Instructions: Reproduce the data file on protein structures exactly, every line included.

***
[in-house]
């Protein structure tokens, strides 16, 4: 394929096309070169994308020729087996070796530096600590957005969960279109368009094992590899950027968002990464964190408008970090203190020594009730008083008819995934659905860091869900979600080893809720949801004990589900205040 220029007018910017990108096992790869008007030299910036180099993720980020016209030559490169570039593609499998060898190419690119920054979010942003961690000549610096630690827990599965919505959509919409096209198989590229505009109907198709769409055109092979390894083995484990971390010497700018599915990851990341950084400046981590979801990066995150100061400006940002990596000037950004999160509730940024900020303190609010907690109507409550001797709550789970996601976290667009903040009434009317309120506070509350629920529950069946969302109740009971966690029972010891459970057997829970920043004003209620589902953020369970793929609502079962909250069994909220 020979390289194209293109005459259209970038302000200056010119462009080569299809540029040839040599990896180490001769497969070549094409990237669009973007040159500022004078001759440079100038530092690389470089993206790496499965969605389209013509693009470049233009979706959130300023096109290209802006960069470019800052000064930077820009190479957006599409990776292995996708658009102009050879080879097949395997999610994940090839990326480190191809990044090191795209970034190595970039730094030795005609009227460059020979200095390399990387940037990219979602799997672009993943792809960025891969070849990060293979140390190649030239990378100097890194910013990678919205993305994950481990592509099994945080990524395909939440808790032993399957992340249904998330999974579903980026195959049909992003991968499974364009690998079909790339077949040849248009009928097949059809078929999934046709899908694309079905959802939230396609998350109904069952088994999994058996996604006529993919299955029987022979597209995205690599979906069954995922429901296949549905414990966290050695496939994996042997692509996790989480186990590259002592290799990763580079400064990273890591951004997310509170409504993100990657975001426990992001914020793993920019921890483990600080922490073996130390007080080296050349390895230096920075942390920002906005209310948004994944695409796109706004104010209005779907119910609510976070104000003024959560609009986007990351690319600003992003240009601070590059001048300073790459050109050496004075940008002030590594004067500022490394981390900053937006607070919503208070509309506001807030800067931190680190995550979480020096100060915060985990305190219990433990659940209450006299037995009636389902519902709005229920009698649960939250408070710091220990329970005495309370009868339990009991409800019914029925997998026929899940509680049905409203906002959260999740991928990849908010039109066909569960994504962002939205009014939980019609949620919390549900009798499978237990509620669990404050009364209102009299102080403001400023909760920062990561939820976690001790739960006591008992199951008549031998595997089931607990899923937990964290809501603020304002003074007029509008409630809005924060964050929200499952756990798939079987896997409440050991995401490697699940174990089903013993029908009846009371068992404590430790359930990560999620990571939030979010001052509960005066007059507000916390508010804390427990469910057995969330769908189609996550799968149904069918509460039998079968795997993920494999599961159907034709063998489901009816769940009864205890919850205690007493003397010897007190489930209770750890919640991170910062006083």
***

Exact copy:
[in-house]
């Protein structure tokens, strides 16, 4: 394929096309070169994308020729087996070796530096600590957005969960279109368009094992590899950027968002990464964190408008970090203190020594009730008083008819995934659905860091869900979600080893809720949801004990589900205040 220029007018910017990108096992790869008007030299910036180099993720980020016209030559490169570039593609499998060898190419690119920054979010942003961690000549610096630690827990599965919505959509919409096209198989590229505009109907198709769409055109092979390894083995484990971390010497700018599915990851990341950084400046981590979801990066995150100061400006940002990596000037950004999160509730940024900020303190609010907690109507409550001797709550789970996601976290667009903040009434009317309120506070509350629920529950069946969302109740009971966690029972010891459970057997829970920043004003209620589902953020369970793929609502079962909250069994909220 020979390289194209293109005459259209970038302000200056010119462009080569299809540029040839040599990896180490001769497969070549094409990237669009973007040159500022004078001759440079100038530092690389470089993206790496499965969605389209013509693009470049233009979706959130300023096109290209802006960069470019800052000064930077820009190479957006599409990776292995996708658009102009050879080879097949395997999610994940090839990326480190191809990044090191795209970034190595970039730094030795005609009227460059020979200095390399990387940037990219979602799997672009993943792809960025891969070849990060293979140390190649030239990378100097890194910013990678919205993305994950481990592509099994945080990524395909939440808790032993399957992340249904998330999974579903980026195959049909992003991968499974364009690998079909790339077949040849248009009928097949059809078929999934046709899908694309079905959802939230396609998350109904069952088994999994058996996604006529993919299955029987022979597209995205690599979906069954995922429901296949549905414990966290050695496939994996042997692509996790989480186990590259002592290799990763580079400064990273890591951004997310509170409504993100990657975001426990992001914020793993920019921890483990600080922490073996130390007080080296050349390895230096920075942390920002906005209310948004994944695409796109706004104010209005779907119910609510976070104000003024959560609009986007990351690319600003992003240009601070590059001048300073790459050109050496004075940008002030590594004067500022490394981390900053937006607070919503208070509309506001807030800067931190680190995550979480020096100060915060985990305190219990433990659940209450006299037995009636389902519902709005229920009698649960939250408070710091220990329970005495309370009868339990009991409800019914029925997998026929899940509680049905409203906002959260999740991928990849908010039109066909569960994504962002939205009014939980019609949620919390549900009798499978237990509620669990404050009364209102009299102080403001400023909760920062990561939820976690001790739960006591008992199951008549031998595997089931607990899923937990964290809501603020304002003074007029509008409630809005924060964050929200499952756990798939079987896997409440050991995401490697699940174990089903013993029908009846009371068992404590430790359930990560999620990571939030979010001052509960005066007059507000916390508010804390427990469910057995969330769908189609996550799968149904069918509460039998079968795997993920494999599961159907034709063998489901009816769940009864205890919850205690007493003397010897007190489930209770750890919640991170910062006083």